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‘Huncho Jack, Jack Huncho’ is perfectly summative, but not innovative

Travis Scott, Quavo’s collaboration offsets potentially bigger takeoff

<p>Travis Scott's and Quavo's latest collaboration, "Huncho Jack, Jack Huncho," was released Dec. 21.</p>

Travis Scott's and Quavo's latest collaboration, "Huncho Jack, Jack Huncho," was released Dec. 21.

2017 was an eventful year for Quavo and Travis Scott — throughout the last 12 months, both artists have rapidly ascended into the mainstream forefront, firmly established themselves into hip-hop’s elite and gained loyal fan bases in the millions. As a result, it wasn’t without significant buzz and fan fervor that their collaborative album “Huncho Jack, Jack Huncho” was released Dec. 21. The artists’ starpower quickly propelled the project to chart tops, capping off a resoundingly successful year for both rappers.

For Quavo, 2017 marked a breakthrough year for him and his rap group Migos. Fueled by the hit singles “Bad and Boujee” and “Slippery,” as well as the success of studio album “Culture,” Migos quickly ascended to hip-hop darling status with Quavo as the popular front-man of the group — the JT or Beyoncé, per se. Since then, the rapper has had a ubiquitous presence in hip-hop, collaborating on songs with Drake, DJ Khaled, Post Malone and Camila Cabello, just to name a few.

Similarly, Travis Scott enjoyed a year in which he exploded into the mainstream. His single “Goosebumps” amassed a triple platinum certification, and to cap this off he toured with rap monolith Kendrick Lamar. In addition, he turned heads when he broke a world record by performing “Goosebumps” 15 consecutive times in concert, and made tabloid headlines when his relationship with Kylie Jenner, culminating in Jenner’s rumored pregnancy, was revealed.

Aside from their meteoric ascents, Quavo and Travis Scott share a number of other similarities. Both rappers base their artistry on the way they sound, which they often prioritize over lyrical content and thematic exploration. To pull this off, both heavily utilize Auto-Tune as well ad-libs. In fact, it is not uncommon for the two of them to breeze through verses with an ad-lib on every line.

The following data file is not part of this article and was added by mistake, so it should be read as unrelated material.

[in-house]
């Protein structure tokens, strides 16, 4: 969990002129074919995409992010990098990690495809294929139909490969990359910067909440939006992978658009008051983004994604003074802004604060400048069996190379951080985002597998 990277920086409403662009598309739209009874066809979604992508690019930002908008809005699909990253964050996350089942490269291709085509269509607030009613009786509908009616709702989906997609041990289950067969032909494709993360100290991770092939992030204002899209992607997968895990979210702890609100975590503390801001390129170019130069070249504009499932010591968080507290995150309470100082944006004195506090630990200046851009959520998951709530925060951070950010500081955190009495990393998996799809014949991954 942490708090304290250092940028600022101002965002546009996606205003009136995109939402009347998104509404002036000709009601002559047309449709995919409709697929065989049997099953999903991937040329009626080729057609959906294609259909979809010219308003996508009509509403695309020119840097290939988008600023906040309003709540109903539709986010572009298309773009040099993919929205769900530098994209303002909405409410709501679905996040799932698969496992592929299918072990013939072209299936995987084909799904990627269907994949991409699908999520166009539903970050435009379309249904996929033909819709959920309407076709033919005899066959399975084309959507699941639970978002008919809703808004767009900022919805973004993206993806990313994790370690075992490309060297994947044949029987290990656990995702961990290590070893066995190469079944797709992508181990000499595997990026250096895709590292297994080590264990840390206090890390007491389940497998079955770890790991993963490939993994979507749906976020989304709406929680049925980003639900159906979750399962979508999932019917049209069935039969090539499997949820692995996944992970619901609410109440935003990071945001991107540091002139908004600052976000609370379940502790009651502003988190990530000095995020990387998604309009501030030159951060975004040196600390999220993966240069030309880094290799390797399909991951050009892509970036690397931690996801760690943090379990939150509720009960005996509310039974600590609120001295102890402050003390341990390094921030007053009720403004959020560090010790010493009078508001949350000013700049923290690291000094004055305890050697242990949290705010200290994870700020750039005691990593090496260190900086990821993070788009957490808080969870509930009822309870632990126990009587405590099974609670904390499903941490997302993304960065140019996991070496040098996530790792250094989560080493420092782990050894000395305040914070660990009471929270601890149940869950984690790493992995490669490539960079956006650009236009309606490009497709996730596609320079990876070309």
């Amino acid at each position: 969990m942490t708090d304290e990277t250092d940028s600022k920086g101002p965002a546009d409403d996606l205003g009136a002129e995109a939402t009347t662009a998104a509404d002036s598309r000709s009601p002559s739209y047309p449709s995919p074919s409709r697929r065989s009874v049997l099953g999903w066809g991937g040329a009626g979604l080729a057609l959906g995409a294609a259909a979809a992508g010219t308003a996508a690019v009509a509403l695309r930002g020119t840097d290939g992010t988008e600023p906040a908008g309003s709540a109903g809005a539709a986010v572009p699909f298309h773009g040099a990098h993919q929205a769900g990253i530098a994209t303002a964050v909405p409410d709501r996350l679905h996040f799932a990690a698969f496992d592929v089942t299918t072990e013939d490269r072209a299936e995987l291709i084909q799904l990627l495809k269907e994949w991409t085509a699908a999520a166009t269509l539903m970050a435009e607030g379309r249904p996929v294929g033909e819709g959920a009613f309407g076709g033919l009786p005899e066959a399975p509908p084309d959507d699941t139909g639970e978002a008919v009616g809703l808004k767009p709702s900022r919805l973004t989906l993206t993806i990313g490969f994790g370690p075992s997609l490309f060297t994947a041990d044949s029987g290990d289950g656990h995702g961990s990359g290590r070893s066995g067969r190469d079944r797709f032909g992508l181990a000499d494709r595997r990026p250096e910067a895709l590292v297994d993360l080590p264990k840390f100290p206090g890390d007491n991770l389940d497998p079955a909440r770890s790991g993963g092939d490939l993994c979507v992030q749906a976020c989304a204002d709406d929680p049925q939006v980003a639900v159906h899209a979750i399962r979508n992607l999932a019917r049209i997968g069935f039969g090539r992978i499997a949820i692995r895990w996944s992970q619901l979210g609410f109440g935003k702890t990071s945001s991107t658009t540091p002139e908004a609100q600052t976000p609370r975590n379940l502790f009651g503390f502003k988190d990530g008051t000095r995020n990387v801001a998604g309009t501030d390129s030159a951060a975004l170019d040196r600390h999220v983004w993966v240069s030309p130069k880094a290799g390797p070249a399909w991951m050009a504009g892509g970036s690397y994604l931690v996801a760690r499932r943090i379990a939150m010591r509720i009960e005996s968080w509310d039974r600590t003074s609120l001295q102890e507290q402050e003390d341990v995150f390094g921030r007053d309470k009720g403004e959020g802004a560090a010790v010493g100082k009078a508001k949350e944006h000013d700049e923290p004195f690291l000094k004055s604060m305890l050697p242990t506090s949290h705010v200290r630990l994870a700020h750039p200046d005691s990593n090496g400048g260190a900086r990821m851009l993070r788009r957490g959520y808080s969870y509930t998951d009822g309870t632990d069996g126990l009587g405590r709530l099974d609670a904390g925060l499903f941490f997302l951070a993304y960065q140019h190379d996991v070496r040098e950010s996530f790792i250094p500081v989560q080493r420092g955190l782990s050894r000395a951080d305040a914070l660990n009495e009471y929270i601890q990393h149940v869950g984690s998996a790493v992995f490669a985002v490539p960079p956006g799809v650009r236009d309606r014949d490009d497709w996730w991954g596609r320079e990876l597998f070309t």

“Huncho Jack, Jack Huncho” is a perfect representation of the overall artistry of the rappers, playing off of their strengths and drawing from the successful song formulas that catapulted them to success. The album bombards listeners with bass-heavy trap song after trap song, with Quavo’s and Scott’s magnetic voices levitating over the tracks and delivering their signature sounds. Almost every song is high-octane and up-tempo, and welcome additions to any workout playlist.

However, immediately evident is the album’s lack of fulfilled potential. Any superstar rap pairing draws high expectations, and although “Huncho Jack, Jack Huncho” certainly serves as an effective caricature of both artists’ careers, it fails to properly innovate or demonstrate stylistic evolution for either rapper. Indeed, the tracks are much less experimental than Scott’s previous work, and the songs are similar to the point that many of them blend together.

In fact, even the collaboration itself is questionable. While both artists are clearly in their primes, their artistry is stylistically very similar and as a result there is a lot of talent overlap and little to make each of them stand out or complement one another. Although their voices sound different, their styles do little give the album the appearance of a collaborative project.

Thematically, Quavo and Scott stick with their past formulas for success. For the most part, this involves constant reminders of their success: they’re both successful beyond imagination, and they’re both a lot richer than you! In “Modern Slavery,” the duo insinuate that their extravagant lifestyles have made them slaves to money, but they’re perfectly fine with that: “All these damn chains, modern slavery / But this ain’t 1800 so they pay me.” Other motifs in the album mostly relate to their lavish, but trap lifestyle, such as partying, beautiful women, drugs and drug hustling and gang life. 

The album is largely thematically stagnant, and rarely do Quavo and Scott rap about subjects of real substance. One nice break from this is “Best Man,” a wholesome track in which the artists express appreciation over their friendship and reminisce the good times they’ve spent together.

“Huncho Jack, Jack Huncho” represents more of a look back at the rappers’ careers rather than a next step. But to be fair, Quavo and Scott have followed this formula to massive success giving them little reason to modify it. In the end, it is another worthy record to add to their incredible runs of success, but their overlapping styles and lack of artistic evolution offset what could have been a bigger, better album.